In 2016 at the Innocence Network Conference in San Antonio, I heard from Sunny Jacobs, who nearly lost her life on Florida’s death row, but remained hopeful by “turning my cell into a sanctuary”; Sylvia Barnes, who visited her son Steven in prison each weekend for 20 years until he finally made it back home for Thanksgiving dinner; and Eugene Vent (pictured below) of the Alaska “Fairbanks Four,” who as a teen falsely confessed to a murder he didn’t commit after hours of police interrogation.
I was disturbed by the horror these exonerees and their loved ones faced, angered at the system that failed them, and moved by their extraordinary resilience.
I know more must be done to combat the systemic flaws in the criminal justice system that cause wrongful incarceration.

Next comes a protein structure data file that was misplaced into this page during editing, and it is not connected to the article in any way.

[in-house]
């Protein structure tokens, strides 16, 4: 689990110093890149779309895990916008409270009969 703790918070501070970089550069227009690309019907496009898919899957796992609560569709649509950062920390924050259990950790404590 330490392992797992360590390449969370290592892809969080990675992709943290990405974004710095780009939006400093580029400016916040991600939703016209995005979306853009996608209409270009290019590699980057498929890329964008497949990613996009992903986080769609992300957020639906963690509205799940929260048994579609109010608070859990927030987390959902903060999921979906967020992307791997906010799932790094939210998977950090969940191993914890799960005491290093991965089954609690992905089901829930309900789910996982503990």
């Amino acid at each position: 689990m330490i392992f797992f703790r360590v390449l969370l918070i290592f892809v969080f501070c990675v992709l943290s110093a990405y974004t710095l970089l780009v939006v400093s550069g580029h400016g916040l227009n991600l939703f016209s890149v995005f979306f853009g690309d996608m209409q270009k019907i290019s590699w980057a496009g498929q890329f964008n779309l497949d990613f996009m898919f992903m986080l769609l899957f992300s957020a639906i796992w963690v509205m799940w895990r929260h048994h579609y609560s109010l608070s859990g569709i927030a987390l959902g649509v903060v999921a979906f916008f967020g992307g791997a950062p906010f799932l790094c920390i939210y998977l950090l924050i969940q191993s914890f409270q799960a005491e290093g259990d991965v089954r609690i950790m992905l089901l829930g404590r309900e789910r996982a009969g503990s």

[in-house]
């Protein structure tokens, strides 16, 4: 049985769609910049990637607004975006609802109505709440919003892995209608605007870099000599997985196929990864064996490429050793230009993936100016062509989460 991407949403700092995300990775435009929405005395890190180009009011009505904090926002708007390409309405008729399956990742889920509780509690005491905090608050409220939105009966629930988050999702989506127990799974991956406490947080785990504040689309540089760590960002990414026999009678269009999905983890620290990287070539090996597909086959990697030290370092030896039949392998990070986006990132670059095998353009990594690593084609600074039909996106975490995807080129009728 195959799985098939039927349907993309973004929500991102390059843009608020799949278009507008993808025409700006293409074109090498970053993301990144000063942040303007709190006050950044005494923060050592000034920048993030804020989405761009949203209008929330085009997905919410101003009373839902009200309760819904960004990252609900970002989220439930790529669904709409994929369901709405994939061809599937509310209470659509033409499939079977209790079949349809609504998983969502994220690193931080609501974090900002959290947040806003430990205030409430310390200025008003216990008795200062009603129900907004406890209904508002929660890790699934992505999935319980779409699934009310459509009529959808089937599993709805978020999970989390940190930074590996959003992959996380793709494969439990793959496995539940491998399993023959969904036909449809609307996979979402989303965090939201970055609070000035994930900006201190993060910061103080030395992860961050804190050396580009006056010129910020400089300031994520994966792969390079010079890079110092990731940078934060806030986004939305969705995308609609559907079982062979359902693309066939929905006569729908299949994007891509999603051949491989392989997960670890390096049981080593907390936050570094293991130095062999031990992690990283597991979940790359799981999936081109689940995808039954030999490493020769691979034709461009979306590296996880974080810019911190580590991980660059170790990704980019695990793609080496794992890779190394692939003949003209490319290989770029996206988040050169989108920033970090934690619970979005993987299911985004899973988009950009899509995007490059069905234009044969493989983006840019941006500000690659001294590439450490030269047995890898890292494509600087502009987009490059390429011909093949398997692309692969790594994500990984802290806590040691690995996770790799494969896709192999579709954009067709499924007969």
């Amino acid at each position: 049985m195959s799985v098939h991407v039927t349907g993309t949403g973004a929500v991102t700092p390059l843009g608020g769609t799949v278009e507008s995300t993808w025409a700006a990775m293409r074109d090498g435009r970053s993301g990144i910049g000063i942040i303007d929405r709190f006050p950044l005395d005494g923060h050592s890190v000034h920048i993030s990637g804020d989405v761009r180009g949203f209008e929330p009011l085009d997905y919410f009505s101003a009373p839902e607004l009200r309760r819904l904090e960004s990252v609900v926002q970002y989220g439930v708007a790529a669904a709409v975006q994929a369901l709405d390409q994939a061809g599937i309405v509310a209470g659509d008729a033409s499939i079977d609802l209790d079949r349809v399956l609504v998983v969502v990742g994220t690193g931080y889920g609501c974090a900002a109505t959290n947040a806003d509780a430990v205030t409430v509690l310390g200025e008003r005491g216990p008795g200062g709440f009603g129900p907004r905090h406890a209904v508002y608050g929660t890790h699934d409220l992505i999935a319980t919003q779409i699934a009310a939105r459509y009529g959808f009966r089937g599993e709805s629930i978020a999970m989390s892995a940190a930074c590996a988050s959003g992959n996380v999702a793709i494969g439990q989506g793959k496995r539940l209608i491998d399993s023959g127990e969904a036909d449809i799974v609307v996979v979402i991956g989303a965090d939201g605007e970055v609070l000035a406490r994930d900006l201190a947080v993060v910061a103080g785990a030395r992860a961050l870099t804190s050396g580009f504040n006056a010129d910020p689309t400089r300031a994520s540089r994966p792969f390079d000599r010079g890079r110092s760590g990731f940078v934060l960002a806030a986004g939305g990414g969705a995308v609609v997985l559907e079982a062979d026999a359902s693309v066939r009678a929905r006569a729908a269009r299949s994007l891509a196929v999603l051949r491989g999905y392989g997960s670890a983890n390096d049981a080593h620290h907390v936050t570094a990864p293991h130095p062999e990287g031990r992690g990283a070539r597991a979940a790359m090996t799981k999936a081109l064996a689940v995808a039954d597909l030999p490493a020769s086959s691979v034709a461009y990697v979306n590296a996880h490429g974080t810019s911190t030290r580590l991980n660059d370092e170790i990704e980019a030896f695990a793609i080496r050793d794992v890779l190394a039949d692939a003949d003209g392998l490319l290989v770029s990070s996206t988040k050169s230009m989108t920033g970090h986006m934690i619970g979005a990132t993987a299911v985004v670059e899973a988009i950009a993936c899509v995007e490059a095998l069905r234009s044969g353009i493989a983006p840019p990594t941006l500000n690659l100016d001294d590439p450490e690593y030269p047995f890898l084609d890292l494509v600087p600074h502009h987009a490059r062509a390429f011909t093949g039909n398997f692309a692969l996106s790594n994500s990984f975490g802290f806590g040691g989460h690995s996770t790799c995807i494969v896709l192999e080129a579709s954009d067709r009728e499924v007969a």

I know more must be done to combat the systemic flaws in the criminal justice system that caused their wrongful incarceration.
I’m happy to share that the National Basketball Coaches Association (NBCA) partnership with the Innocence Project and the larger Innocence Network of organizations around the world, will expand to include NBA Voices. NBA Voices is the NBA’s initiative to promote inclusion, uplift voices and bridge divides in our communities.
Our partnership will build greater understanding about issues related to wrongful conviction: innocent people forced to plead guilty, racial inequality, prosecutorial accountability, compensation for exonerated people and more.
We know NBA fans care about justice in their communities, and we’re grateful that NBA Voices and NBCA can bring our fans together with Innocence Project and Innocence Network supporters to work for change.
San Antonio Spurs